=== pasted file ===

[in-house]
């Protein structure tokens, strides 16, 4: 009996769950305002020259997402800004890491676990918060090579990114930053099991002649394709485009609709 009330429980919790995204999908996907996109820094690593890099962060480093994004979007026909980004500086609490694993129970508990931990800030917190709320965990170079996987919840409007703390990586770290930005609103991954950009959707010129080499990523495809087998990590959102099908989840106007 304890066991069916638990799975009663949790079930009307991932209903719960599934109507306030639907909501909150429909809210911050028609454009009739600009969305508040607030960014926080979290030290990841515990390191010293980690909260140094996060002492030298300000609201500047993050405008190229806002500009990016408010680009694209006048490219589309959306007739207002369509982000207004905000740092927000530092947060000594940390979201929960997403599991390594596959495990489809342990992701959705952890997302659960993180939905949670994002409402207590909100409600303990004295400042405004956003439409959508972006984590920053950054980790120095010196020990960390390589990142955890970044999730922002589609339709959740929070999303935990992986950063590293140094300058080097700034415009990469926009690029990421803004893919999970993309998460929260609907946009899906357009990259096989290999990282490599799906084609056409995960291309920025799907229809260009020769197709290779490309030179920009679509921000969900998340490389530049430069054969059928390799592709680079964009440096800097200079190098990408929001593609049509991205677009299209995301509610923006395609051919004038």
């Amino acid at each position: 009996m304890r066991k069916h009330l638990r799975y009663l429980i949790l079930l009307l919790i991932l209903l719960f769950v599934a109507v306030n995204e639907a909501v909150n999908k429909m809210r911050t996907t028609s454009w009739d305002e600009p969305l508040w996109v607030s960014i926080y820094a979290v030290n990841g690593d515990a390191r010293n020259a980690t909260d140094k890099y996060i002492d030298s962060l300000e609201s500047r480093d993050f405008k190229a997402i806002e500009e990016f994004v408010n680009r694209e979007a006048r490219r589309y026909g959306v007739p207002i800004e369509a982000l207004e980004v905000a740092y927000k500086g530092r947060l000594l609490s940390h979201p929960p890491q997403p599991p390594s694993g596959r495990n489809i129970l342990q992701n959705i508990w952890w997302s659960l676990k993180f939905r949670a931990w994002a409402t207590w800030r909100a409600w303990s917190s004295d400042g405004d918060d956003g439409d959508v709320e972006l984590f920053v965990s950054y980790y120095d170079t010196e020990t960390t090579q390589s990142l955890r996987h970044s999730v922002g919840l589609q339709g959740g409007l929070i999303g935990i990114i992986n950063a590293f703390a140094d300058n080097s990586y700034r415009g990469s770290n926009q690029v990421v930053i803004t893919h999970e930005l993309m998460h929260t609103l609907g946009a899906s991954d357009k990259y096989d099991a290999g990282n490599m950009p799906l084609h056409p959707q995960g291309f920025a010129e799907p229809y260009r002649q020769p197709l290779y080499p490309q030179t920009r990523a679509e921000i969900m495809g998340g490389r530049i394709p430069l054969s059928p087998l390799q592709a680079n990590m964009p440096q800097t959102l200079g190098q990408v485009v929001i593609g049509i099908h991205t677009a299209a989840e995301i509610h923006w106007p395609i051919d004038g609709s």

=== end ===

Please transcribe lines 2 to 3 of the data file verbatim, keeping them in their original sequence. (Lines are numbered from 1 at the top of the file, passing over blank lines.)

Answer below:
């Protein structure tokens, strides 16, 4: 009996769950305002020259997402800004890491676990918060090579990114930053099991002649394709485009609709 009330429980919790995204999908996907996109820094690593890099962060480093994004979007026909980004500086609490694993129970508990931990800030917190709320965990170079996987919840409007703390990586770290930005609103991954950009959707010129080499990523495809087998990590959102099908989840106007 304890066991069916638990799975009663949790079930009307991932209903719960599934109507306030639907909501909150429909809210911050028609454009009739600009969305508040607030960014926080979290030290990841515990390191010293980690909260140094996060002492030298300000609201500047993050405008190229806002500009990016408010680009694209006048490219589309959306007739207002369509982000207004905000740092927000530092947060000594940390979201929960997403599991390594596959495990489809342990992701959705952890997302659960993180939905949670994002409402207590909100409600303990004295400042405004956003439409959508972006984590920053950054980790120095010196020990960390390589990142955890970044999730922002589609339709959740929070999303935990992986950063590293140094300058080097700034415009990469926009690029990421803004893919999970993309998460929260609907946009899906357009990259096989290999990282490599799906084609056409995960291309920025799907229809260009020769197709290779490309030179920009679509921000969900998340490389530049430069054969059928390799592709680079964009440096800097200079190098990408929001593609049509991205677009299209995301509610923006395609051919004038």
């Amino acid at each position: 009996m304890r066991k069916h009330l638990r799975y009663l429980i949790l079930l009307l919790i991932l209903l719960f769950v599934a109507v306030n995204e639907a909501v909150n999908k429909m809210r911050t996907t028609s454009w009739d305002e600009p969305l508040w996109v607030s960014i926080y820094a979290v030290n990841g690593d515990a390191r010293n020259a980690t909260d140094k890099y996060i002492d030298s962060l300000e609201s500047r480093d993050f405008k190229a997402i806002e500009e990016f994004v408010n680009r694209e979007a006048r490219r589309y026909g959306v007739p207002i800004e369509a982000l207004e980004v905000a740092y927000k500086g530092r947060l000594l609490s940390h979201p929960p890491q997403p599991p390594s694993g596959r495990n489809i129970l342990q992701n959705i508990w952890w997302s659960l676990k993180f939905r949670a931990w994002a409402t207590w800030r909100a409600w303990s917190s004295d400042g405004d918060d956003g439409d959508v709320e972006l984590f920053v965990s950054y980790y120095d170079t010196e020990t960390t090579q390589s990142l955890r996987h970044s999730v922002g919840l589609q339709g959740g409007l929070i999303g935990i990114i992986n950063a590293f703390a140094d300058n080097s990586y700034r415009g990469s770290n926009q690029v990421v930053i803004t893919h999970e930005l993309m998460h929260t609103l609907g946009a899906s991954d357009k990259y096989d099991a290999g990282n490599m950009p799906l084609h056409p959707q995960g291309f920025a010129e799907p229809y260009r002649q020769p197709l290779y080499p490309q030179t920009r990523a679509e921000i969900m495809g998340g490389r530049i394709p430069l054969s059928p087998l390799q592709a680079n990590m964009p440096q800097t959102l200079g190098q990408v485009v929001i593609g049509i099908h991205t677009a299209a989840e995301i509610h923006w106007p395609i051919d004038g609709s």